COLUMN: Sincerity doesn’t justify attacks

Leslie Arntz

The use of suicide bombers has become an effective means of inciting terror in those living in the Middle East, Russia and Sri Lanka. In 1981, Lebanese suicide bombers set precedent for the modern tactic we know today. Suicide bombings have been used in more than 25 countries since.

Terrorist organizations embrace this means of warfare for many reasons. It is inexpensive and relatively effective. The attack is less complicated than other terrorist acts, and no one has to worry about what is generally the most difficult part: the escape plan. The main attraction is the immediate payoff – the media functions 24 hours a day, seven days a week.

Various political and religious cells actively recruit bombers. The average suicide bomber is young, middle-class and educated, sometimes with college experience. He or, increasingly, she, lives in a country undergoing political upheaval or in a nation with very little political freedom.

The bomber is usually fervent about his religion or politics. He is taken into a cult-like community which provides the when, where, why and how. Coercion and deception may sometimes be a factor, but most believe that they are committing a holy act. They will be rewarded in the afterlife and go forward willingly.

The expression of religious or political dissent through violence and the murder of civilians is unacceptable. The bombings of restaurants in Bali that occurred Monday are no more justified than the bombing of an abortion clinic in the United States. Using evil to bring about good is never right if you play by nonconsequentialist rules.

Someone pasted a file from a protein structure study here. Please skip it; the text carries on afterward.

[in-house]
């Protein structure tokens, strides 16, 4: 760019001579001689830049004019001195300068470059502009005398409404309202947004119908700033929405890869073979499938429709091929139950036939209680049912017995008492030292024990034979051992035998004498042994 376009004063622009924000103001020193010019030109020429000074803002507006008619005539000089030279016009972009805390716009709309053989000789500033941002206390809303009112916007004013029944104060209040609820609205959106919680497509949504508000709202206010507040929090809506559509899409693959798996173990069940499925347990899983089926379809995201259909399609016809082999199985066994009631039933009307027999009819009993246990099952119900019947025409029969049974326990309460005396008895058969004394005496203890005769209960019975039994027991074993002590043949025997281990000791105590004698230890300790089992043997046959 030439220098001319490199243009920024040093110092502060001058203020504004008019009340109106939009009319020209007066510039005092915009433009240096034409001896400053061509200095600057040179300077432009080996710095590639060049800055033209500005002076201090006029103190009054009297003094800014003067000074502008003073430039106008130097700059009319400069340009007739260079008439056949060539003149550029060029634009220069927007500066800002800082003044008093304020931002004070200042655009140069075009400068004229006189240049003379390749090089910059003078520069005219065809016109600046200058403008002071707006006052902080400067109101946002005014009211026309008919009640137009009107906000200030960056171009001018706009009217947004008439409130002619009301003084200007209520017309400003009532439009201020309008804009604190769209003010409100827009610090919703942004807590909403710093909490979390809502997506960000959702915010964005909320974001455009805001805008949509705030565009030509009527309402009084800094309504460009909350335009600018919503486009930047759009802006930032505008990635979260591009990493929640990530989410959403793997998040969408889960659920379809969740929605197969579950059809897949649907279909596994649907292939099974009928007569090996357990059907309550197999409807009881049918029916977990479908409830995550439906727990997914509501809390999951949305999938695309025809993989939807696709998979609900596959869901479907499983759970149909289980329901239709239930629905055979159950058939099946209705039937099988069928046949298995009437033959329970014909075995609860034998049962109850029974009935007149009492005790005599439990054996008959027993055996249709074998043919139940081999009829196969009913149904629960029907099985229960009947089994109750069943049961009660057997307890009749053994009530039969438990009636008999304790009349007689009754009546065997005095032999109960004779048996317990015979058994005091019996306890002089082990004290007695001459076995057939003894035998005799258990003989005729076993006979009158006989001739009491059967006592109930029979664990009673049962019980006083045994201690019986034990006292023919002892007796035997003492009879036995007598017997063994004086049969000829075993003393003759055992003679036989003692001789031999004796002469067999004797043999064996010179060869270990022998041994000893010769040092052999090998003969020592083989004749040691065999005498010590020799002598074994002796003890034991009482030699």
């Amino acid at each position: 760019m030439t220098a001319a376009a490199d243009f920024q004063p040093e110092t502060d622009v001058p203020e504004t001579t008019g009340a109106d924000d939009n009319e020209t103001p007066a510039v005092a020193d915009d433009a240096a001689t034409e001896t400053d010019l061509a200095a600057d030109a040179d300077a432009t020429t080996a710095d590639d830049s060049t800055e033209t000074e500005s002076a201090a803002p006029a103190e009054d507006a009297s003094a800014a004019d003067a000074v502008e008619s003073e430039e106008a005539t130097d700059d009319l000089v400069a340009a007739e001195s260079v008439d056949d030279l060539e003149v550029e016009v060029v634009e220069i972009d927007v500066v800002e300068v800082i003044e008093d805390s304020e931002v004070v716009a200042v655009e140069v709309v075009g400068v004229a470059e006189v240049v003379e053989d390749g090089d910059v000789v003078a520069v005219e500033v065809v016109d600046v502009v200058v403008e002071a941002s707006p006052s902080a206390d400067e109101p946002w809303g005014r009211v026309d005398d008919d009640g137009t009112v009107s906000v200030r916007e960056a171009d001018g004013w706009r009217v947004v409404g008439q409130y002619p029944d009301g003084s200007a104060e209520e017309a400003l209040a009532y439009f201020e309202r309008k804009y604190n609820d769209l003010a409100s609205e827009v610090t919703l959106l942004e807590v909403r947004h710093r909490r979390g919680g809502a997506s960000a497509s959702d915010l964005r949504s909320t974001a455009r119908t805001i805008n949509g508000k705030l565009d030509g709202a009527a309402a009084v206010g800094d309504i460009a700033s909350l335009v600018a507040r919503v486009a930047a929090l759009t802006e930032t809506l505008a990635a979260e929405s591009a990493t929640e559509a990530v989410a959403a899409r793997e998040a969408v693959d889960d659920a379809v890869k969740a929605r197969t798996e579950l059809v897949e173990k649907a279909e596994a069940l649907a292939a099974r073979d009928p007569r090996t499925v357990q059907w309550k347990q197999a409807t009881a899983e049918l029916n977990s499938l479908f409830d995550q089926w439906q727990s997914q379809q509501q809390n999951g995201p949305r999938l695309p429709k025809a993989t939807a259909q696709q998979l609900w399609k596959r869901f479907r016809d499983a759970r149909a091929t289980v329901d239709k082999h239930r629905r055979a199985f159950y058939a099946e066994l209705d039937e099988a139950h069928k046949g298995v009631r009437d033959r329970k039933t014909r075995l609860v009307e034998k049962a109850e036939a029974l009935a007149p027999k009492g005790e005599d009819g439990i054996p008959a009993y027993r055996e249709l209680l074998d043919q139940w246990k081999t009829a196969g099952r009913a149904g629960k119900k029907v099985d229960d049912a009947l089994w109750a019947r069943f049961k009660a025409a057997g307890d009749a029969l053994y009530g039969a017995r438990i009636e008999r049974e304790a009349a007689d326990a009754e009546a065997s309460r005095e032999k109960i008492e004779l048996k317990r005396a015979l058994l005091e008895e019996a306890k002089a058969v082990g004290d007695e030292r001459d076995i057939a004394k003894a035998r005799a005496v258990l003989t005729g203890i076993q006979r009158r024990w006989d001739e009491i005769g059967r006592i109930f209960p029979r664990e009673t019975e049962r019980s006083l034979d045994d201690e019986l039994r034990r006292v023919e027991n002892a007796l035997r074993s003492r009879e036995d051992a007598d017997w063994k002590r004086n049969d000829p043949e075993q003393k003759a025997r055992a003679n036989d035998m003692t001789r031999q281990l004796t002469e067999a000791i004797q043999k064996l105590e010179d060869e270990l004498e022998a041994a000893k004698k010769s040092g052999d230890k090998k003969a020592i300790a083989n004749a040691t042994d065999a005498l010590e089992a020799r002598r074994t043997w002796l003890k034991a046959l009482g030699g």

The issue becomes grave when victims move beyond the boundaries of military personnel and move onto civilians: women and children.

Through this indiscriminate method of killing, terrorists have been used effectively to eat away at a nation’s confidence in the government’s ability to protect its citizens. But that’s the extent of the damage. Tourism might take a hit, but aside from the personal tragedy of the victims’ families, life goes on as usual in the targeted country. Democratic policies do not change. Areas of military occupation remain occupied.

Suicide bombings have become an entity separate from the disaffection that gave birth to the practice. The deeply human desires – vengeance, glory, purity and eternal reward – of the so-called martyrs are fulfilled. They just so happen to strap explosives and random shrapnel to their torso, place themselves in public areas and kill themselves and others in the process.

The human element of the victims is lost on the terrorist. They are not people: They are “infidels” or merely a tool that can be used to gain attention, be it local or worldwide.

Heightened security measures have quelled the number of bombings in the Israeli/Arabic conflict, but for how long? Checkpoints and fences can only do so much when faced with thousands upon thousands of people – all of whom could be the one carrying explosives.

The only thing that will stop suicide bombings is an extreme change in the culture from which they come. Sacrificing your own life for a noble cause is commendable. Killing yourself with the intention of sending scraps of metal into as many people as possible is not. Murder doesn’t become justified because the killer was sincere.

Leslie Arntz is a sophomore magazine journalism major and a point/counterpoint columnist for the Daily Kent Stater. Contact her at [email protected].